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Tuesday, June 28, 2011

I'll Take That A1c!!!

This morning I had my quarterly endo appointment.  But today didn't start out very optimistic and sunny, quite the opposite.  Severe thunderstorms were entering our region and causing power outages across the area.  It's really freaky to be driving on the road and watching the street lights go out!

Anywho.

I get to the parking garage, check my blood sugar (118 mg/dL), and head to the office armed with my Dexcom printouts.  I only wait 30 minutes (woo!) before my name was called.  The nurse takes my weight (I didn't ask her if it had gone down since last time, I didn't wanna know), my blood pressure (122/86), and my blood sugar (118 mg/dL, yay for accuracy!) and A1c draw.  I've written before that it is torture to get my A1c taken at my doctor's because I have the pleasure of watching the timer inch its way down from 5 minutes to 0:00.  My heart felt like it was about to jump out of my chest before I saw the number.

I'll take that. 

"Good job," the nurse said.  "The doctor will be in shortly."  I immediately texted Trey the number, to which he responded, "woohoo!"

My doctor walked in and excitedly said, "Hi, Holly!"  He was obviously pleased with my decrease in my A1c from 6.8% back in February.  He asked me how I thought my blood sugars were doing, and I said I was pleased with them but just trying to avoid the lows with working out.  We also discussed the possibility of me getting pregnant, and my doctor made the point that even though I'm doing well with my control now, that it's much easier to be in control when you're doing it for someone else.  That is so true!  There have been plenty of times where I SWAGed for a piece of cake or didn't wait 30 minutes after taking a bolus to eat because I didn't care about the consequences.  If I were pregnant at those times, I guarantee that I would think twice about SWAGing for the key lime pie.

I was also given a copy of my lab work that I had done last week, and this is the first time I've ever been given a copy of the results.  It's quite extensive, but my doctor said my results were stellar.  I can spend time deciphering all the codes later.  He scheduled my next appointment and left.  I grabbed my mounds of paperwork (Dexcom graphs, pump downloads, and lab work results) and made my way to the receptionist to checkout.

I started getting a little choked up thinking about all the hard work I've done, the hope of a successful pregnancy, and the peace that my body is perfectly healthy despite having a chronic illness. I celebrated my success my grabbing a caramel macchiato on the way to work.

Now, about that coffee addiction . . .

Monday, June 20, 2011

Doctors, Doctors, Everywhere!!!

Life has been insanely busy lately, from my crazy work schedule to keeping up with somewhat of a social life, I've been out of the social media/blogging loop.  Thankfully, my diabetes has somewhat behaved during all of this.  My current 30-day average on my meter has been hovering around 140 mg/dL.  (Thank you, diabetes gods!)  But I have several doctor's appointments coming up that make diabetes hard to ignore.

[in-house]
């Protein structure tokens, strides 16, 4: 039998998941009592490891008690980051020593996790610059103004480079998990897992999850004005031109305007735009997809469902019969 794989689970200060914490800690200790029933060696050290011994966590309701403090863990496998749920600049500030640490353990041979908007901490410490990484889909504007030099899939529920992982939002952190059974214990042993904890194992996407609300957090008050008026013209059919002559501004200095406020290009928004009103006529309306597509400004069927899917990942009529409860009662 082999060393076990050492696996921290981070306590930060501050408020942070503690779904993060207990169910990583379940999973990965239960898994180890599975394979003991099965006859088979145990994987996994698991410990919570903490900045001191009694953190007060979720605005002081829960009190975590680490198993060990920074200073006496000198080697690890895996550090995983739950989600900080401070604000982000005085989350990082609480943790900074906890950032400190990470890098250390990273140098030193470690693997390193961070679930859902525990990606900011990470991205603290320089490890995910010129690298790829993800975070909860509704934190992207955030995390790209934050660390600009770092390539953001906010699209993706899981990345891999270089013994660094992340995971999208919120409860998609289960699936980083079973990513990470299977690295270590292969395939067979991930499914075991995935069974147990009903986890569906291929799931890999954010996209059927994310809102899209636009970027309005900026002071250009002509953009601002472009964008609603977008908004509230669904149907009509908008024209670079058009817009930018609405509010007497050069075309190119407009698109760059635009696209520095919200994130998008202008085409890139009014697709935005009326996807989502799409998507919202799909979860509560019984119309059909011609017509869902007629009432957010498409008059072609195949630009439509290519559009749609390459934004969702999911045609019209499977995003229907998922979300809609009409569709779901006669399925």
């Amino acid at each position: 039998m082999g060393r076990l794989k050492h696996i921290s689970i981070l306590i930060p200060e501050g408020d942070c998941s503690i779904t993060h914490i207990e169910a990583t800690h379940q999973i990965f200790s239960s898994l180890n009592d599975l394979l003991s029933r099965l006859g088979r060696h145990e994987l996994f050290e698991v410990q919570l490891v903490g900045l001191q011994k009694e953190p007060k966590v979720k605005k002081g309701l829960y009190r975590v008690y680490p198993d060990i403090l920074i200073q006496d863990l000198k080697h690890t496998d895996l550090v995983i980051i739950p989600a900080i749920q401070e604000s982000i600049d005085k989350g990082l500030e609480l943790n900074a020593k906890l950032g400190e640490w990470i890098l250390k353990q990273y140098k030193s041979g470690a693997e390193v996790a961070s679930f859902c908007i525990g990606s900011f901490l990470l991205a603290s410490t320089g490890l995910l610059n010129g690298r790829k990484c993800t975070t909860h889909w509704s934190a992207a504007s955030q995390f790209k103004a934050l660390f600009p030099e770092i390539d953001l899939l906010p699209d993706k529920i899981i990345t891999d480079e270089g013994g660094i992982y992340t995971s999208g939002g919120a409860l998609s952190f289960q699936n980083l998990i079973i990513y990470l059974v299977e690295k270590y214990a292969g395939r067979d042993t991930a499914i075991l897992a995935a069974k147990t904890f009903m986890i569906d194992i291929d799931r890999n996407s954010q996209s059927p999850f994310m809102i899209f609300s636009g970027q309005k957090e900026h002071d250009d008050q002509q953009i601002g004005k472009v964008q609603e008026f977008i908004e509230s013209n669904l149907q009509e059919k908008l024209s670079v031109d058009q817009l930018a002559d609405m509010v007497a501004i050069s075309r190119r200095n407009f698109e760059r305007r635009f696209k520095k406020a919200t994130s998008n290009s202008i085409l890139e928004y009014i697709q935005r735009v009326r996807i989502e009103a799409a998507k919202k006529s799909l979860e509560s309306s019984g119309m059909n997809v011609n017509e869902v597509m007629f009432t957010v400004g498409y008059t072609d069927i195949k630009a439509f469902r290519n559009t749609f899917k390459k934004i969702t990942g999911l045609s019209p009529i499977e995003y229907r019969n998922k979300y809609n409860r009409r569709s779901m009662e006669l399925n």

Last Friday, I went to have blood drawn to look at all my levels including cholesterol, lipids, and (of course) A1c.  And my pathetically small veins made it hard for the nurse to get enough blood in the vial at first.  She had to squeeze my upper arm to make enough come out.  So this lead to having to keep the needle in my arm for half a second longer than I wanted it to.  Next time, I'll just take a jog up and down the hall to get my blood pumping. 

This weekend, I downloaded my latest Dexcom graphs, and it looks like my A1c should land around 5.8 (median) to 6.1% (mean).  I feel really good about this A1c, but I had similar graphs before my last appointment when my A1c came back at 6.8%.  Most people would probably be happy with this number, but I'd rather be below 6.5% before we get pregnant.  Even though we're not trying right now, I don't want to have to wait on diabetes when we are ready.  I've been trying to keep my A1c in the baby-safe range for the past year, so that all my doctors and company will give us the green light without hesitation. 

The other numbers that I'm not so excited about is my weight and consequent blood pressure.  I was really diligent with my diet and exercise until we were without power a for week due to some local tornadoes.  After that, work got crazy and all I could manage to keep up was a spinning class once a week and playing on my company's softball team.  Diet?!  Pssssht!  What diet?!  I've done more eating out and SWAGing this past month than I care to admit.  So I'm hoping that my physical exercise is enough to give me a normal BP reading, at least.  I've been testing on my own about once a week, and although I've been landing in a normal range, there's always white coat syndrome.  Weight-wise, I'm exactly where I was in February, even though my legs appear a bit toned thanks to spinning.  I'm trying to get back in the groove with exercise AND diet. 

Non-diabetes wise, I also have a dentist's appointment the week following my endo appointment.  And I also need to schedule an appointment with a PCP, and I'm still on the hunt for one I can be comfortable with